LONDON — Christmas wasn’t exactly jolly for Marks and Spencer plc, and the New Year isn’t looking much better.
Sales at the British food-to-fashion retailer, which issued a third-quarter trading update on Wednesday, fell short of analysts’ projections in 13 weeks ended December 29.
The store said that U.K. like-for-like sales of general merchandise fell 3.8 percent, and sank 1.8 percent overall. Earlier this week, Seymour Pierce said it was expecting general merchandise like-for-like sales to be down 2 percent.
“The company has had disappointing women’s wear sales in Q3, not helped by an unconvincing range and a confused promotional strategy. The company had a friends and family promotion in the penultimate week before Christmas, and sporadic promotions throughout the period,” Seymour Pierce said in a research note.
Group sales were up 0.6 percent, while multi-channel sales climbed 10.8 percent and international ones were up 4.1 percent.
“Our General Merchandise performance is not yet satisfactory, but we are confident that the steps being taken by the new management team will address this,” said chief executive Marc Bolland in the statement.
“Our plan is to transform Marks & Spencer from a traditional U.K. retailer to an international multi-channel retailer. We are making good progress against this plan.We are pleased with our multi-channel and international performance,” he added.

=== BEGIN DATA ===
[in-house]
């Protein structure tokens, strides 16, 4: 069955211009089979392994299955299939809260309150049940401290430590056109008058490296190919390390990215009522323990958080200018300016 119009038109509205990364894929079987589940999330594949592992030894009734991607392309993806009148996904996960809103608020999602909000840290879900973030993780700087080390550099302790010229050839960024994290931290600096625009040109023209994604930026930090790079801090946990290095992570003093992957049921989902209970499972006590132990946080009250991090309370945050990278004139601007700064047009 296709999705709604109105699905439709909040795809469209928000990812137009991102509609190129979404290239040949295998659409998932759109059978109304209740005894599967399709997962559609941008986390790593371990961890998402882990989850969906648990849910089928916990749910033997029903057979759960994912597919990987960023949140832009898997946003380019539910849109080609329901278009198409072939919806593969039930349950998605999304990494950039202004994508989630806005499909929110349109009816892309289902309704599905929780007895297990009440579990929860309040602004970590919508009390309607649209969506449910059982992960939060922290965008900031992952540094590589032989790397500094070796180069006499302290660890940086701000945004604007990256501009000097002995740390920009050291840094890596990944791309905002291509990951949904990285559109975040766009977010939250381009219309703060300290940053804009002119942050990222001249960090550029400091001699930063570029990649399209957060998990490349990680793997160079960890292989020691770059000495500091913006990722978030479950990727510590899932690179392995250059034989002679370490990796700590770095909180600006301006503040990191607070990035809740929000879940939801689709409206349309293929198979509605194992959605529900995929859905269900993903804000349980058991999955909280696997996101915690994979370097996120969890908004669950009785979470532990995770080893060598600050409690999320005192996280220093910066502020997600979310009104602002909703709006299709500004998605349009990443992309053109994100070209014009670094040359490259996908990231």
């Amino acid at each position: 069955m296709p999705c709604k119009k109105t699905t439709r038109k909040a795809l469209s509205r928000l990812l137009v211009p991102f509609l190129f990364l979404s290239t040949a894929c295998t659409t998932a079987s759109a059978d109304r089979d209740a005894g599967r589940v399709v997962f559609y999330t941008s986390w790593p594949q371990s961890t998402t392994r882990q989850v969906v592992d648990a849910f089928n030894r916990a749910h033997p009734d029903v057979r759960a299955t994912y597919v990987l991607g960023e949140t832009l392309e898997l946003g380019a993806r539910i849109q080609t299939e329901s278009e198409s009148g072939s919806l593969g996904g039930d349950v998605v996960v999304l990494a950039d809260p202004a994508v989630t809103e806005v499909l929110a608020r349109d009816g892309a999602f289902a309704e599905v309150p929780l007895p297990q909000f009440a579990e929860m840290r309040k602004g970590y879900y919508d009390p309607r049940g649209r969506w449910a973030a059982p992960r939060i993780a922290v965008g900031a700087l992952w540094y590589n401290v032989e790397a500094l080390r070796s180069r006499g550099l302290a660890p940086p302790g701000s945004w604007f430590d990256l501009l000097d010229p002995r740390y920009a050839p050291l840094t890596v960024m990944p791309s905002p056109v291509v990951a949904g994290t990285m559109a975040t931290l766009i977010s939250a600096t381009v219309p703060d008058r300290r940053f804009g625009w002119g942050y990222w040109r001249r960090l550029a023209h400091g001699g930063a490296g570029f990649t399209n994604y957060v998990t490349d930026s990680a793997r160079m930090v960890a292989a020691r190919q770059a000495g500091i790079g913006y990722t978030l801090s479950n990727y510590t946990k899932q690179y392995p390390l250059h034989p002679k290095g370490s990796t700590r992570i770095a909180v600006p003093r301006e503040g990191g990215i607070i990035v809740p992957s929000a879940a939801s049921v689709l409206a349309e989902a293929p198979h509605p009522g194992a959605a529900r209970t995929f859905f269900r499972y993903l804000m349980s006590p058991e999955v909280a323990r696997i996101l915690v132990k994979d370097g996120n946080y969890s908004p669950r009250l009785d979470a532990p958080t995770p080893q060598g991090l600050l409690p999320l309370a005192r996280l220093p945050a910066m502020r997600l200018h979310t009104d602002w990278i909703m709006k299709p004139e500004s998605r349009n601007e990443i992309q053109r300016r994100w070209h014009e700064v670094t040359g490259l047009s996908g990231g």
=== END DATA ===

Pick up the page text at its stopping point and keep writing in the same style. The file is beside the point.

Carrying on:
Bolland said the coming year will be a challenging one: “We expect the pressure on consumers’ disposable incomes to continue in 2013. As a result we remain cautious about the outlook for the year ahead.”
The one bright spot in the last quarter was food, where total U.K. sales climbed 2.7 percent in the period. Bolland said food notched “record” sales in the Christmas trading period of 330 million pounds, or $531.3 million at current exchange, over the two key trading weeks of the holiday period.
Bolland said that India and China continued to trade well, but that international sales overall were impacted by currency translation as well as continued macro-economic weakness in the Republic of Ireland and Greece and the on-going restructuring of M&S’s Central European business.
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